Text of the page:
Date   

Re: Cullet

Dave Nelson
 

MOFWCABOOSE@AOL.COM wrote:
I don't know about the 1940s, but I remember seeing a photo article
in Popular Science sometime in the early 1950s depicting a cullet
plant, in California I believe, showing how the stuff was crushed,
metals removed, and then the glass was washed and tumbled to remove
sharp edges, picked over by hand to remove any foreign objects the
magnets had missed, and finally loaded into hopper cars or trucks.

Here in central California there were several glass container plants in
Oakland, no doubt providing some combination of packing jars, beverage
bottles, and ordinary table glassware, all of which would have found ready
markets very close at hand. There isn't any suitable sand anywhere nearby
tho... the closest that I know of was very fine beach sand near Monterey...
quite a ways to be shipping sand. So my guess is they used a lot of cullet,
which would have been fairly easy to come by in an urban area.

I wonder if that was par-for-the-course in cities that lacked the right
quality sand?

============

A story about cullet that I read somewhere: A local glass installation
company, Cobbledick-Kibbe (C-K), provided plate and window glass to large
office buildings under construction in San Francisco and neighboring cities.
Somehow the Western Pacific convinced C-K to try their service (instead of
just SP all of the time) and receive the glass at the WP depot in Oakland.
But there was some reason why DF boxcars wouldn't work, so WP specified the
large plate glass be carefully loaded and shipped in gondolas (covered w/
canvas); on arrival in Oakland, C-K inspectors pulled back the canvas and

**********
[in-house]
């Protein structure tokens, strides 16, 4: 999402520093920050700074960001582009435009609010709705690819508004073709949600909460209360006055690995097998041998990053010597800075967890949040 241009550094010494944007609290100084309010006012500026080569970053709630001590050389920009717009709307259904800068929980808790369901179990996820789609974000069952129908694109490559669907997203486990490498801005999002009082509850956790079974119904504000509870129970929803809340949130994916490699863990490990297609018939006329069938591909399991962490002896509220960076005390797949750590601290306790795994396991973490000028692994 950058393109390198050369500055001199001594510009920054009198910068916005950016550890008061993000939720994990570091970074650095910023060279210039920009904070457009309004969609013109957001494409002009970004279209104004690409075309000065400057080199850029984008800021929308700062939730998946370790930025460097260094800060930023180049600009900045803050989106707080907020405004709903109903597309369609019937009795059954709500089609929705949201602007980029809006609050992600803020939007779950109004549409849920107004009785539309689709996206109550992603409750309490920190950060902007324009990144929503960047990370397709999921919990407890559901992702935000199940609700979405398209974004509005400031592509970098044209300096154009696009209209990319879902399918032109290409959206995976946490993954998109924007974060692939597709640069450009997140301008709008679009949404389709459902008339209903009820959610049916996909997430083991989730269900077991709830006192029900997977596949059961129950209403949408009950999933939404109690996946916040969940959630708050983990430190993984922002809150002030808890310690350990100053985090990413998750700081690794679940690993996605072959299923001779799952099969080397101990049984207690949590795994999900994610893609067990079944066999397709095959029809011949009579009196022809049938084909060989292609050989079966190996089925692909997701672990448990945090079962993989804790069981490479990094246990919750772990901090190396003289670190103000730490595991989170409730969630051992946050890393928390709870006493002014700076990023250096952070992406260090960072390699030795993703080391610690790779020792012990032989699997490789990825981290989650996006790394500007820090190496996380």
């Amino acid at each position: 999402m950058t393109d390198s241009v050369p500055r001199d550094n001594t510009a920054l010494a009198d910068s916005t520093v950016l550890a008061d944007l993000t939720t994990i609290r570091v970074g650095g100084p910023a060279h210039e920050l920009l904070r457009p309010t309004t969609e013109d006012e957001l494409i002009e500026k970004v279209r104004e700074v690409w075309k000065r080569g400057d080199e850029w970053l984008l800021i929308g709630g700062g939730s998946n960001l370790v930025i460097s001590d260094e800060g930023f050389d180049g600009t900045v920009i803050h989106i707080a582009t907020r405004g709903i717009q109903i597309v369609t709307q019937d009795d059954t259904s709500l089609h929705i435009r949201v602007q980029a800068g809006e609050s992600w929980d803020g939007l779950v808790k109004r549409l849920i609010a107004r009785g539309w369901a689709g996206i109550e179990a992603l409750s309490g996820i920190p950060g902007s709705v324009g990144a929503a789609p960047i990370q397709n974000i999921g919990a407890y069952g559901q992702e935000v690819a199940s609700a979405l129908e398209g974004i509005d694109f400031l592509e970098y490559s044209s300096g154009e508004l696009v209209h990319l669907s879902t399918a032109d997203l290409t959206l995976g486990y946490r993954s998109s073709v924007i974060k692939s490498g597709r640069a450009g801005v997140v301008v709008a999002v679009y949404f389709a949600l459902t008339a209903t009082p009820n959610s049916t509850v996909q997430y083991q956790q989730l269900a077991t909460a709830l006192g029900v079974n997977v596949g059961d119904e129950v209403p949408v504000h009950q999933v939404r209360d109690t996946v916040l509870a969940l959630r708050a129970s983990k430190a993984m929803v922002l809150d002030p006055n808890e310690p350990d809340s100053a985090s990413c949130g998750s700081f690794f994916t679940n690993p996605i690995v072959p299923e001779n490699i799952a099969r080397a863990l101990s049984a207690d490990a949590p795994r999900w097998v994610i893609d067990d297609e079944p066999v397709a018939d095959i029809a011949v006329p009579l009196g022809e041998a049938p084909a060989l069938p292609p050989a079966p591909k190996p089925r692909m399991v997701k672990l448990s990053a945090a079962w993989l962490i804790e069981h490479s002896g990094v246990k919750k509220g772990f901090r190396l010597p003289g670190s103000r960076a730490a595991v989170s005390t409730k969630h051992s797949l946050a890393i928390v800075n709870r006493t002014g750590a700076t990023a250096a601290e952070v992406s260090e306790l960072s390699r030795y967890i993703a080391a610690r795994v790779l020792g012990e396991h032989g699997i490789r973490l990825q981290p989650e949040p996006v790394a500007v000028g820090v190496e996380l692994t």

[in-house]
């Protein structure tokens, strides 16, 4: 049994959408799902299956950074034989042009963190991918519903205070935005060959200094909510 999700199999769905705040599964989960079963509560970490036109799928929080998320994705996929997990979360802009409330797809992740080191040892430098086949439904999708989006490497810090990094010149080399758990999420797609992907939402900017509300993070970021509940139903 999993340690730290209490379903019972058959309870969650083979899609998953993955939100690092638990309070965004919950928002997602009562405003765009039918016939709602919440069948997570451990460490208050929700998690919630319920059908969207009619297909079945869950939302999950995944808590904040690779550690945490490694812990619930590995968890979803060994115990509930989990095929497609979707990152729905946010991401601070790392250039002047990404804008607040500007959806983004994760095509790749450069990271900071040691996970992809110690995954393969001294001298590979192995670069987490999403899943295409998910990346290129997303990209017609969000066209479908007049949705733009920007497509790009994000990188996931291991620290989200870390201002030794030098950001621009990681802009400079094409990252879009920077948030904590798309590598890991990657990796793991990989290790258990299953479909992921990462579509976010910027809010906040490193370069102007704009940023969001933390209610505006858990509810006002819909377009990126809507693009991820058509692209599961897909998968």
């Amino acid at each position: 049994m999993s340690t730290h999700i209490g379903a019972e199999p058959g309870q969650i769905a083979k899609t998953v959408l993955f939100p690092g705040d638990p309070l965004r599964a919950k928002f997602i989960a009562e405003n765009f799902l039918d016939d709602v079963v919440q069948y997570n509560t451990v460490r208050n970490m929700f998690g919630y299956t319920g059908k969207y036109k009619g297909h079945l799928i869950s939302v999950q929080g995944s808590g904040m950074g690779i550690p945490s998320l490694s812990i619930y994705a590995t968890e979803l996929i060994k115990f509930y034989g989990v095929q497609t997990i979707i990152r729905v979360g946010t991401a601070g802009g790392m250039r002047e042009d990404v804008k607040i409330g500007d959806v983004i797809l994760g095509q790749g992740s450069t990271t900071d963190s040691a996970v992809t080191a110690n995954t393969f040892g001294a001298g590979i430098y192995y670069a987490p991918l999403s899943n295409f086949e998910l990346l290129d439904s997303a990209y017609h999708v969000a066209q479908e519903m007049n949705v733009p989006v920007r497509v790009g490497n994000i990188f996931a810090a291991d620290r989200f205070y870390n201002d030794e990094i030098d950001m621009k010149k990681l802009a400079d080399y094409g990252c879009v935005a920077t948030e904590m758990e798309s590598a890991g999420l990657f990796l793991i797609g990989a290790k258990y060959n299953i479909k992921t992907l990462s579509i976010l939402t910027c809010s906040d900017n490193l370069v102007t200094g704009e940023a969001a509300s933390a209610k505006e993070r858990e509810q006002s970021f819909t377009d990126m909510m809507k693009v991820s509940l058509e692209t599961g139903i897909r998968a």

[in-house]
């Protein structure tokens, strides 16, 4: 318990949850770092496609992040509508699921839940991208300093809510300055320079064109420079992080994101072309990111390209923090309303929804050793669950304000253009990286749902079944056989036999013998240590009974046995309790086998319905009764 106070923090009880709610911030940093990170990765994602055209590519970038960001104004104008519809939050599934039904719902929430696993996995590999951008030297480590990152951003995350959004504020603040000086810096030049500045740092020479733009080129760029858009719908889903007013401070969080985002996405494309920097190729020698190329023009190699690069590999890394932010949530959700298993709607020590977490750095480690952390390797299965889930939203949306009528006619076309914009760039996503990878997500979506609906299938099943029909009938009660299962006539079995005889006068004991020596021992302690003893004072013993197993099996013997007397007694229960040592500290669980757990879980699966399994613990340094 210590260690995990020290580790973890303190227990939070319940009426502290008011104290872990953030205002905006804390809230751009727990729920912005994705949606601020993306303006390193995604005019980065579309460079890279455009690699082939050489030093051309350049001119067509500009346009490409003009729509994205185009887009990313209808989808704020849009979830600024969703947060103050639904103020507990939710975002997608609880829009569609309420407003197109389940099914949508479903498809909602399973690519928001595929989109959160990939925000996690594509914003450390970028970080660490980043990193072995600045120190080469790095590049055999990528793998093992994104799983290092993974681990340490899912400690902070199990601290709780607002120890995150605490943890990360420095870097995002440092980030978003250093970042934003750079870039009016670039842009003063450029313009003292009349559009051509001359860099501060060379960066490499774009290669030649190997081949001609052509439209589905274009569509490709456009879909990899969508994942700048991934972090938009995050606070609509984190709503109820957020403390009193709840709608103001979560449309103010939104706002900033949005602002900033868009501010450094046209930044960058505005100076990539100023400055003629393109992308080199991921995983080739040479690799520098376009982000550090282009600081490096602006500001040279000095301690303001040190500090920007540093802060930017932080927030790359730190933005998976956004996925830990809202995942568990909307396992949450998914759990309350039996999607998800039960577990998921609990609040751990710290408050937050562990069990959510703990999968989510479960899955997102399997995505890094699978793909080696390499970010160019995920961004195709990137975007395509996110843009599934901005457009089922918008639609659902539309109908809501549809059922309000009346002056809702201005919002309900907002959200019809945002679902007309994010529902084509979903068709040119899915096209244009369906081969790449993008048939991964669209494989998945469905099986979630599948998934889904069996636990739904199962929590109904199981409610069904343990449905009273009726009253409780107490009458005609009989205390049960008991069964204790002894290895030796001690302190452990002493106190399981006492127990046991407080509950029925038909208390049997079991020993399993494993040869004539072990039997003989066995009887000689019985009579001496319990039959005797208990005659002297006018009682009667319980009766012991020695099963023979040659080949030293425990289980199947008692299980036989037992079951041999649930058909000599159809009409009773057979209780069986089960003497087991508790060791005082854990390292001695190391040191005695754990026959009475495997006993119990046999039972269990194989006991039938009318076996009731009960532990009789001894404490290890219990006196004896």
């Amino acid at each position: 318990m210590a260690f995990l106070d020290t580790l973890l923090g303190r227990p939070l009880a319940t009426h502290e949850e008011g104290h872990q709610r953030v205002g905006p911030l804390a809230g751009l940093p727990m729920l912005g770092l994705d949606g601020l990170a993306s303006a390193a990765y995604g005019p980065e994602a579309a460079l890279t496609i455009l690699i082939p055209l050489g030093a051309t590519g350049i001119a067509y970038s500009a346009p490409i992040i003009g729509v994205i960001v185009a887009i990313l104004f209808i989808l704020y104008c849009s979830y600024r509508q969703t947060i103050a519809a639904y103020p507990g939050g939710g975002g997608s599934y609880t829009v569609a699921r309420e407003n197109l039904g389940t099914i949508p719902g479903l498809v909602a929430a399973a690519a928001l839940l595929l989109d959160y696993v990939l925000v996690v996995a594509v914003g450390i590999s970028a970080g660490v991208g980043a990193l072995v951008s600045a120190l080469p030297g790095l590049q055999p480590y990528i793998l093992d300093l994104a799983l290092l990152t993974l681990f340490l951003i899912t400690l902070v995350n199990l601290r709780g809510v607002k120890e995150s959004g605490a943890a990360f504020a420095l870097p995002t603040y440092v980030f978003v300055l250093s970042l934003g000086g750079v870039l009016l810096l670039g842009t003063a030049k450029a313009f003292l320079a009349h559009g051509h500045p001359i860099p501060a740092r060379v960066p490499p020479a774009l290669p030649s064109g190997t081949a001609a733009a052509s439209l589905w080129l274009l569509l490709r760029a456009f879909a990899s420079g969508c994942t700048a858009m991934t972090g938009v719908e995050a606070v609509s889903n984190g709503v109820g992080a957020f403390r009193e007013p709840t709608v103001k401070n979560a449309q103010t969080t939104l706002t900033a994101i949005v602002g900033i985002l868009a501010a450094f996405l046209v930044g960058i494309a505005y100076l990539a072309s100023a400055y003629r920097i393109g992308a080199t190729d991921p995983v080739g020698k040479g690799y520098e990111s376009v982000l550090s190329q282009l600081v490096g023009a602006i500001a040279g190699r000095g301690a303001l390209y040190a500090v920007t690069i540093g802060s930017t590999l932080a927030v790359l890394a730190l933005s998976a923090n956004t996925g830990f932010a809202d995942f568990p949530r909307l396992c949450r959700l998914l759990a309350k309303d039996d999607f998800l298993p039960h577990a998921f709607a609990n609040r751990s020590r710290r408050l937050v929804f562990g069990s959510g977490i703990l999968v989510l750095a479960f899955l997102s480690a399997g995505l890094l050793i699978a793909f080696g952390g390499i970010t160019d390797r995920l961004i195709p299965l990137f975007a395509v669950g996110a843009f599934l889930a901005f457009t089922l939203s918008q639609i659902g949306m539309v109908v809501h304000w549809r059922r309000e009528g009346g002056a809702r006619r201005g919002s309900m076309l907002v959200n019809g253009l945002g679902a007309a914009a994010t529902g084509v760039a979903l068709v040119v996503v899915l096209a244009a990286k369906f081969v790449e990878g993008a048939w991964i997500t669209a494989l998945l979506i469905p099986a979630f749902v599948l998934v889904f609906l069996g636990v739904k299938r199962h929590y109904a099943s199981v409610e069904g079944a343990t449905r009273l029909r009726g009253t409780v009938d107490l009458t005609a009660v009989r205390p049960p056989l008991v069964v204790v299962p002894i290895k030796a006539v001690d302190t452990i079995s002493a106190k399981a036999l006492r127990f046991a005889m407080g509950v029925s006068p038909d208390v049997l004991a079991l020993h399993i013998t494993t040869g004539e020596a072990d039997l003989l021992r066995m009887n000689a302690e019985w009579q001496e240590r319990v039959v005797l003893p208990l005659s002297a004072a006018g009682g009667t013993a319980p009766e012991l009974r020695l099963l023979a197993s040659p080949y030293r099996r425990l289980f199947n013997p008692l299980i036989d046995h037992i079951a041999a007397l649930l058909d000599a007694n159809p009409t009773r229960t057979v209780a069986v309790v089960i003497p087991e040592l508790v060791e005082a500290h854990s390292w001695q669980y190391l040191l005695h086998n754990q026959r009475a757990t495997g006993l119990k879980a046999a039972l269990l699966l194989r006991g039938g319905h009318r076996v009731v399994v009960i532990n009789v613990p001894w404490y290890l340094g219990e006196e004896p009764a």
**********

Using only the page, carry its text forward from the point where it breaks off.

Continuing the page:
found all 4 gons filled w/ cullet. Needless to say, C-K continued to do
business with the SP.

Dave Nelson


Re: Builder information on D&M X128-129

Charles Hladik
 

Mike,
If all else fails, you might try the guys at Cooper and Oshtemo
Locomotive Works, _www.locomotiveworks.com_ (http://www.locomotiveworks.com) , they
do a lot of Michigan freight car paint schemes.
Chuck Hladik
Rutland Railroad
Virginia Division



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Re: Mineral Stock piles WasRe: Re: Car travel of hoppers including "strays"

Richard Townsend
 

I remember living on the New Cumberland (Pa.) General Depot (an army logistics facility) around the time of?cut off date for this list?where there were small stockpiles of chromium ore and other minerals adjacent to some of the railroad tracks on the facility.? The stockpiles were carefully labeled with the type of the ore and where it came from.? I specifically remember chromium ore from the USSR.? We kids had free and easy access to these stockpiles, and as a result I had some unusual ores in my childhood rock collection.?







Richard Townsend

Lincoln City, Oregon










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Carmer cut levers

Eric Hansmann
 

I received Railroad Prototype Cyc #16 recently and have been enjoying the USRA double-sheathed
boxcar overview. I note these cars were built with Carmer Cut Levers. I know many of the USRA
single-sheathed cars also came with Carmer Cut Levers. Was the same Carmer design applied to
both the DS and SS USRA boxcars?

For that matter, was the same Carmer design applied to all as-built USRA cars?

I know the PRR has some slight differences in Carmer designs between classes. As the Carmer Cut
Levers were a two-part system, some handles were slightly different from application to
application, as were some of the pin-pulling levers. This spurs the query if there were any
differences in the Carmer designs between the different USRA freight cars, especially since the
USRA cars ushered in some standardization in the components of freight car constuction.

Eric Hansmann
Morgantown, W. Va.


Re: B&LE hopper trucks

Bill Navari
 

I did a special run of this car in two schemes, the as-built 1952 and the
1964 repaint. Both in the Stewart kit. Nobody that I know of makes these trucks
at this time, although the Ulrich cars, I believe, had them.